The 1996 report “Bringing them Home” brought to national attention the forcible removal of Aboriginal children from their families, who were fostered or adopted by non-Indigenous families, or raised in institutions. This practice affected between 1 in 10 to 1 in 3 children of Aboriginal or Torres Strait Islander descent. The removal of Aboriginal children from their homes has its roots in the earliest days of colonisation and the very first missionaries, who considered it a vital and necessary practice to raise children apart from their Aboriginal families in order to both civilise and christianise them. It was kidnapping. It destroyed the fabric of Indigenous families and has led to ongoing, intergenerational trauma and disadvantage.
Less well known is the fact that from the 1880s until the 1970s, many First Nations people were subject to forms of servitude that are widely and incontestably considered slavery. This was facilitated by various state laws, including the Aboriginals Ordinance 1918 in the Northern Territory and the Aboriginal Protection and Restriction of the Sale of Opium Act 1897 in Queensland, which created conditions where Indigenous people were kept in forced labour, unable to leave their places of work, and subject to having their wages held and controlled for them. Men were regularly sent to pastoral and agricultural work, women to domestic service (where they were regularly subjected to sexual abuse). This does not touch upon the practice of Blackbirding, whereby tens of thousands of Islanders were brought to Australia to work as indentured labourers, to work on sugar plantations or in pearl diving, with many forcibly deported at the end of this practice, at the cost of their own supposed wages.
It is a convenient fiction shared by many Australians that all this is simply the past, that we live in a society that is no longer racist and that has moved on from these unfortunate incidents. We can no longer be held accountable for the actions of previous generations of Australians. But the cumulative effect of the systemic mistreatment of Indigenous peoples means that to this day there exists “the Gap”; on almost every measure of health, education, incarceration, and societal outcomes, Indigenous Australians lag significantly behind non-Indigenous people. This is the effect of two centuries of disadvantage, realised in systemic injustices and structural disadvantage. Successive governments have failed to tackle this with any real success, not least because of the ongoing paternalistic efforts of non-Indigenous Australians to prescribe what should work best for Indigenous peoples.
We must recognise the truth of Australia’s history: that the First Nations peoples of this land have had their sovereignty, land, lives, children, wages, and futures stolen. This is not to paint them as helpless and passive victims. Their survival and in many cases triumphant thriving is a testament to their courage, conviction, and ability to endure and succeed. It is, however, to speak the truth about historic injustices that have never been answered for, and whose effects remain until this day.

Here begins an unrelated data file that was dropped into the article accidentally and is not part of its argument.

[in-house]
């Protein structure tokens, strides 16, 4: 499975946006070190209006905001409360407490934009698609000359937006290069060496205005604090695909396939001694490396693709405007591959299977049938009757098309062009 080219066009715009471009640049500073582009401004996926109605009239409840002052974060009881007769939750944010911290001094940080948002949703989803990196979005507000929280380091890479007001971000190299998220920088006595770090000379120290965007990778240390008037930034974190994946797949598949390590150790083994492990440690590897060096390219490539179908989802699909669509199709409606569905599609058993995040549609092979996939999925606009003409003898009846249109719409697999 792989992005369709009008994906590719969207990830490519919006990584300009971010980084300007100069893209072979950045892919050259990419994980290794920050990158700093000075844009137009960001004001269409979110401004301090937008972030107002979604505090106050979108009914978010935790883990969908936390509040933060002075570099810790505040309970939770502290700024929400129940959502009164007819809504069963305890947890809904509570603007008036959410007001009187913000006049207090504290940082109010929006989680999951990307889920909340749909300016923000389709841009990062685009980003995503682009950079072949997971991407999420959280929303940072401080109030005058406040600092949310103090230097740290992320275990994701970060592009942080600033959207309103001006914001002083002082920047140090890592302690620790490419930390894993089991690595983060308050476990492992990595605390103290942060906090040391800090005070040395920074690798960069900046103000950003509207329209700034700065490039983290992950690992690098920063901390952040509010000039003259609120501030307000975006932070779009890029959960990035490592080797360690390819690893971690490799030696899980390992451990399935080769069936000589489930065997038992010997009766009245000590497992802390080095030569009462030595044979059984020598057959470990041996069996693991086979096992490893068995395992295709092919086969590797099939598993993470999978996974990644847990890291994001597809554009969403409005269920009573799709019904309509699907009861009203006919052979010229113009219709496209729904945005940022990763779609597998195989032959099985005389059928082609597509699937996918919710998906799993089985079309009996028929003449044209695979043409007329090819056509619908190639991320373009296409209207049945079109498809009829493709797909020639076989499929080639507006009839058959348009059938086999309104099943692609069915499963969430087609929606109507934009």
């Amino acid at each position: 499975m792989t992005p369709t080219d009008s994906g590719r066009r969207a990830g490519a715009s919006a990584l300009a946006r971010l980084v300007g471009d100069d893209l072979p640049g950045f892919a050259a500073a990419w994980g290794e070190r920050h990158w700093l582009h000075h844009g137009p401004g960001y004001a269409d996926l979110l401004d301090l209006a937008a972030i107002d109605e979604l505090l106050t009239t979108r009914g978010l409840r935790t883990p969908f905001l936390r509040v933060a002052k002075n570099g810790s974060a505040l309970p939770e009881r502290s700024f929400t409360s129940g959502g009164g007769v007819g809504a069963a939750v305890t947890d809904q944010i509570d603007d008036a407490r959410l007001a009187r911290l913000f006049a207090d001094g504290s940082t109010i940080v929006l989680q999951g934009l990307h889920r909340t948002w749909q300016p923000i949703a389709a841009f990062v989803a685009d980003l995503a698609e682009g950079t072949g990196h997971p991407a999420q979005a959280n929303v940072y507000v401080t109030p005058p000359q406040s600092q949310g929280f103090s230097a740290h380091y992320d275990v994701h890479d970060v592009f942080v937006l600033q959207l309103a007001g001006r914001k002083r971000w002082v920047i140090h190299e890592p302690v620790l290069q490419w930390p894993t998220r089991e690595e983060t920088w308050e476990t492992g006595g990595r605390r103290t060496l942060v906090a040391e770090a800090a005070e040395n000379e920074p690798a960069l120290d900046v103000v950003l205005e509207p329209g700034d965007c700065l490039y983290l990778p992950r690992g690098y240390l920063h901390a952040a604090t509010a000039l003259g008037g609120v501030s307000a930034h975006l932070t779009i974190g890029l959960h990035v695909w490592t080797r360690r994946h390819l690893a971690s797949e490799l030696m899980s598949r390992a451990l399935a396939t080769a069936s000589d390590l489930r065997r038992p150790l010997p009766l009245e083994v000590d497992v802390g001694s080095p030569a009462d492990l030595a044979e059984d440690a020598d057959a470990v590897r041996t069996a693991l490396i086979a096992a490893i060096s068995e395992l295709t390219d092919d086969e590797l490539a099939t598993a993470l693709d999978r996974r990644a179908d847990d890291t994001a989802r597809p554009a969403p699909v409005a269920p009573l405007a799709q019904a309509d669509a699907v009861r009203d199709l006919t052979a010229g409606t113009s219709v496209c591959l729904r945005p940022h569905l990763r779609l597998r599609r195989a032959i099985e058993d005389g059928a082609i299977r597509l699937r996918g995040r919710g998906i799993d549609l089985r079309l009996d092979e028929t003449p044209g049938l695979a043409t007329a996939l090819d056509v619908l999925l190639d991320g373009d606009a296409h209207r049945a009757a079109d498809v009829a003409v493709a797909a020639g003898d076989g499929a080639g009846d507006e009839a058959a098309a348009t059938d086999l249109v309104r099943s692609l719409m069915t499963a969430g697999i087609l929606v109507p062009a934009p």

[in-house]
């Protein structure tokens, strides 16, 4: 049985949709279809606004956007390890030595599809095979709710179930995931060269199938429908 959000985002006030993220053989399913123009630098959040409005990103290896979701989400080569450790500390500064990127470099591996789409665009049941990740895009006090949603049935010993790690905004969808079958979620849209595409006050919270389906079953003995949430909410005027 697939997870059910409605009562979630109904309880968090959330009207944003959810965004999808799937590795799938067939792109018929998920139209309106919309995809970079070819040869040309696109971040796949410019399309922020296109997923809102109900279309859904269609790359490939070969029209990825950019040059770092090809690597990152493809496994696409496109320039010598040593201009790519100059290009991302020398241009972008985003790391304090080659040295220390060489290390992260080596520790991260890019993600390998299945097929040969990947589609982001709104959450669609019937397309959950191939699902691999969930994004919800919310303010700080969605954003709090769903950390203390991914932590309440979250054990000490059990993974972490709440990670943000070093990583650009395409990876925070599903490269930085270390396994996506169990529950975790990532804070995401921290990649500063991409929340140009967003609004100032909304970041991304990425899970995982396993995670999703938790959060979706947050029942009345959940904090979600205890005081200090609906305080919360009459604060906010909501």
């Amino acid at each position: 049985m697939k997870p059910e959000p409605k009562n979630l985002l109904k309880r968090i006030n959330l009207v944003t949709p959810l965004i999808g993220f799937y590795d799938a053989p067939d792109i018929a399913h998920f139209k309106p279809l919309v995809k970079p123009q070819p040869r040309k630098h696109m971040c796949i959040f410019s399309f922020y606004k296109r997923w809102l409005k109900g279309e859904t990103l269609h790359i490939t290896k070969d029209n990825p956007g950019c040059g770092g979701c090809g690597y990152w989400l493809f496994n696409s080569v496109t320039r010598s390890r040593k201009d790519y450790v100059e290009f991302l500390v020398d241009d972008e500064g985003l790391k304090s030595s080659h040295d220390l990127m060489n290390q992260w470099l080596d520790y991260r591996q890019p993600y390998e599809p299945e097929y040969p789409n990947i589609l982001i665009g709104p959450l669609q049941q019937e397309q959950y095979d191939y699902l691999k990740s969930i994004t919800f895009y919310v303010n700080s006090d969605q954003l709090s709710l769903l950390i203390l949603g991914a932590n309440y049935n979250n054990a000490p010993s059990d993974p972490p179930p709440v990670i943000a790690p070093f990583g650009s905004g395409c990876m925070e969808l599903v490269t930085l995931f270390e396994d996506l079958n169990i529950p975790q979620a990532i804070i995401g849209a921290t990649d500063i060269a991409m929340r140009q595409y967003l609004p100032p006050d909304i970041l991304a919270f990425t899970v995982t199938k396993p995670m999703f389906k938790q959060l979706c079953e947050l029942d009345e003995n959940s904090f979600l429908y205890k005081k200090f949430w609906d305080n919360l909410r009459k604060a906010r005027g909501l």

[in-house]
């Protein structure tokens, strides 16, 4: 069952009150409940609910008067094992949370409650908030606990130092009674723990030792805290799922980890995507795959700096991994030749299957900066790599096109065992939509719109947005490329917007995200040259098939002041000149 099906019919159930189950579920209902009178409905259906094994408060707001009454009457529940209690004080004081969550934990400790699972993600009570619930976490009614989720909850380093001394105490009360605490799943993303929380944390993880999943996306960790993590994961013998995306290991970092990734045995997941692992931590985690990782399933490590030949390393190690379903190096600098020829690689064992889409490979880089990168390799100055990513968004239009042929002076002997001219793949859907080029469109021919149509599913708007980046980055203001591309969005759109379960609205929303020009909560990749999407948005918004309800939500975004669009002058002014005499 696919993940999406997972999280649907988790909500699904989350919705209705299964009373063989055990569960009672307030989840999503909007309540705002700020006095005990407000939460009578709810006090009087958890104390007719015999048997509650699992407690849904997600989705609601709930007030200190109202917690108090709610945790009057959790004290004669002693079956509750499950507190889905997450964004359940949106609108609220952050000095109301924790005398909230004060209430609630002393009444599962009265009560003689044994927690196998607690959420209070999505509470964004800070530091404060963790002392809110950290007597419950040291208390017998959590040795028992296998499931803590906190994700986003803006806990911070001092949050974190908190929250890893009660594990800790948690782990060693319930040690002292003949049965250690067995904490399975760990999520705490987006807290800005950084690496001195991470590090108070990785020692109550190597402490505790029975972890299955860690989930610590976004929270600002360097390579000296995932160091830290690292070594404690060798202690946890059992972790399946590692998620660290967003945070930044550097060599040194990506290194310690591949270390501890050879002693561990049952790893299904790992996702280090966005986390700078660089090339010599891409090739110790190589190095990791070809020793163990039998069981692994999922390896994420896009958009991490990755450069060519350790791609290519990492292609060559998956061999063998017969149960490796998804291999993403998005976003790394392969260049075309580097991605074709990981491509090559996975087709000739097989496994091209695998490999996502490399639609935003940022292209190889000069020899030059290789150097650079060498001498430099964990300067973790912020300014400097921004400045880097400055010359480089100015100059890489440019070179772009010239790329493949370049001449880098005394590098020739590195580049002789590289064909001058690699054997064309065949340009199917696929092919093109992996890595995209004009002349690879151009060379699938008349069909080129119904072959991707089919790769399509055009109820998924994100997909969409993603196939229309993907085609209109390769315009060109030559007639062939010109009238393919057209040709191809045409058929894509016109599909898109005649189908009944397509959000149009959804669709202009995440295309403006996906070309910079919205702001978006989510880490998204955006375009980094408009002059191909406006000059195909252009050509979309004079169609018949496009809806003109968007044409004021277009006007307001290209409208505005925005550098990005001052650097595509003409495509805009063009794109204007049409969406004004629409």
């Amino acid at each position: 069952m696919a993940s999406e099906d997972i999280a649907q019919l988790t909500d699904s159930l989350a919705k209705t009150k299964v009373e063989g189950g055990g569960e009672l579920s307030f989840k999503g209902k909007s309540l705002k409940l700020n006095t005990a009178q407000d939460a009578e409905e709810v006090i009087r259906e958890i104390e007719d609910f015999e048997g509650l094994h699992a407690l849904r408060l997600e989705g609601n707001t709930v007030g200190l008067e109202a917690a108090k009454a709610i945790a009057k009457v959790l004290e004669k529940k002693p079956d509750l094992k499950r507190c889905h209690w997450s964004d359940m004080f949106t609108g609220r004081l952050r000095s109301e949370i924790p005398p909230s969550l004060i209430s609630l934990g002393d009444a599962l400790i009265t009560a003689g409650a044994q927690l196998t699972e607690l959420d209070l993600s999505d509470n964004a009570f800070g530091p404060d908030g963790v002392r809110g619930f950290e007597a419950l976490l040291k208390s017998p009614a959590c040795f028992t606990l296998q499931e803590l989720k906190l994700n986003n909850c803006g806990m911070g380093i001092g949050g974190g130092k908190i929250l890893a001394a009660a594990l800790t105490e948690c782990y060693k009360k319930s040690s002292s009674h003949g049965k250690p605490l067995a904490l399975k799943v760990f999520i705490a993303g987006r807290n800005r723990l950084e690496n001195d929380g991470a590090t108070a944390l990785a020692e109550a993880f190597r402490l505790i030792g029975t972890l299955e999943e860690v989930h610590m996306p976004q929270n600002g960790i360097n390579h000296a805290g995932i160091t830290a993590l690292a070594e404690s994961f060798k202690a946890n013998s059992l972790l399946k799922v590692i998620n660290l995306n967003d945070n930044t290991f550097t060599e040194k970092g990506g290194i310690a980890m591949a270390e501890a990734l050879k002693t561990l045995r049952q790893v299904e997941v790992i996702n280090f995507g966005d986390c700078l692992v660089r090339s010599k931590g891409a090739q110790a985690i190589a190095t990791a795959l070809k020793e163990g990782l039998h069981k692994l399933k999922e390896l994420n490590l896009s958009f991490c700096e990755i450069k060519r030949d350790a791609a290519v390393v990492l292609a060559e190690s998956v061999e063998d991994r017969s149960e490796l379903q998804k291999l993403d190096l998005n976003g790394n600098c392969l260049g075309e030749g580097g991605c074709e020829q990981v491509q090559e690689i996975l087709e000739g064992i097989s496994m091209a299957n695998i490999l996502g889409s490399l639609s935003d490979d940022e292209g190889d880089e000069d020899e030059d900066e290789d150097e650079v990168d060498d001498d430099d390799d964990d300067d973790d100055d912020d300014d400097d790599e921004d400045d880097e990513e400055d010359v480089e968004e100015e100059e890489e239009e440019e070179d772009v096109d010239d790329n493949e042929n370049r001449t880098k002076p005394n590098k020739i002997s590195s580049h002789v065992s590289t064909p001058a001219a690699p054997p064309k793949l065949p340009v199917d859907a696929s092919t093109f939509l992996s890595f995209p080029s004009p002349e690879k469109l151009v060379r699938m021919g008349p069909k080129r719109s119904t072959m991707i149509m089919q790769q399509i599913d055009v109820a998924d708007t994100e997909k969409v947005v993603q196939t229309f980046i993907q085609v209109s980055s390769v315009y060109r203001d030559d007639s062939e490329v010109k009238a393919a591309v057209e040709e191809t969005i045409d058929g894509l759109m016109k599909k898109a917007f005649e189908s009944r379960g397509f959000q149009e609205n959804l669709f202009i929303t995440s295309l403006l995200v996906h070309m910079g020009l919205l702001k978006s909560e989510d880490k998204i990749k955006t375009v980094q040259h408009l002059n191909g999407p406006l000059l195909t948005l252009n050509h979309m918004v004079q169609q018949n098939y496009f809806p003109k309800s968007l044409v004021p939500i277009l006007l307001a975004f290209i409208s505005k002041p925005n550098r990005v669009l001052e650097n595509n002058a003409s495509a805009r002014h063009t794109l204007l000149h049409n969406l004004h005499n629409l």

The Uluru Statement from the Heart
It is with all this in mind that we now turn to the Uluru Statement from the Heart. Beginning with the establishment of a Referendum Council, a series of 13 Regional Dialogues were held in 2016-2017 with Indigenous Leaders throughout the country, to discuss a path forward for reform. That broad consultative process culminated in a national convention in 2017 that drafted and approved the Uluru Statement from the Heart. It does not speak for all First Nations peoples, but it does represent a broad and significant consensus. This statement, which every Australian ought to read in full, acknowledges Aboriginal and Torres Strait Islander peoples’ sovereignty over the land, speaks to the plight of Indigenous peoples today, and calls for three things as steps towards reconciliation between Indigenous and non-Indigenous peoples of Australia. They are the Voice, Treaty, and Makarrata.
A Makarrata Commission would be a truth and reconciliation commission, similar to those that have occurred in other nations, and would seek to speak the truth about the history of Australia, and its treatment of First Nations people. A process of treaty making would recognise that Indigenous peoples have in the past, and still do, constitute nations, and that our governments ought to recognise them and make treaties with them, just as they should have 200 years ago when they were making treaties with Indigenous peoples in other colonial territories, in North America and in New Zealand.
What lies before the Australian people in 2023 is the Voice proposal. It calls for a constitutionally enshrined Voice to parliament that would provide a constitutional recognition of Aboriginal and Torres Strait Islander peoples as the First Peoples of Australia. The Voice would be an advisory body made up of Indigenous people that would make representations to government on matters relating to Aboriginal and Torres Strait Islander peoples.
Responding to Arguments for No
There are a considerable number of arguments made against the Voice proposal. This has included considerable misinformation, confusion, and lies. Christians ought to have nothing to do with falsehood and misrepresentation. Here, I want to address just a few of those that are the most significant either in terms of genuine substance or widespread concern.
A number of commentators have expressed their concern that the Voice proposal entrenches a distinction between Indigenous Australians and all other Australians, embeds that distinction into the Constitution as the foundational document of our nation, and so leads to particular advantage and privilege for Indigenous peoples.
I recognise that this is a significant concern, insofar as there is a fundamental principle of equality before the law and of participation in democracy and representation to government. In responding to it, let me raise three points.
Firstly, our constitution already makes distinctions on the basis of race, under s51. Precisely such provisions were those used to implement the Northern Territory intervention in 2007, a non-consultative and invasive set of measures that were widely criticised as both ineffective and racist.
Secondly, we can recognise that there is a distinction between real and formal equality. On the whole, Aboriginal people have formal equality before the law and in representation to parliament in Australia. On paper, there is no difference in the participation in society of Indigenous and non-Indigenous Australians. However, this formal equality is belied by real inequality. First Nations people in Australia have experienced, since British colonisation, real and substantial powerlessness in representation and self-determination. It is right and proper to address this real inequality by a considered and deliberate formal inequality.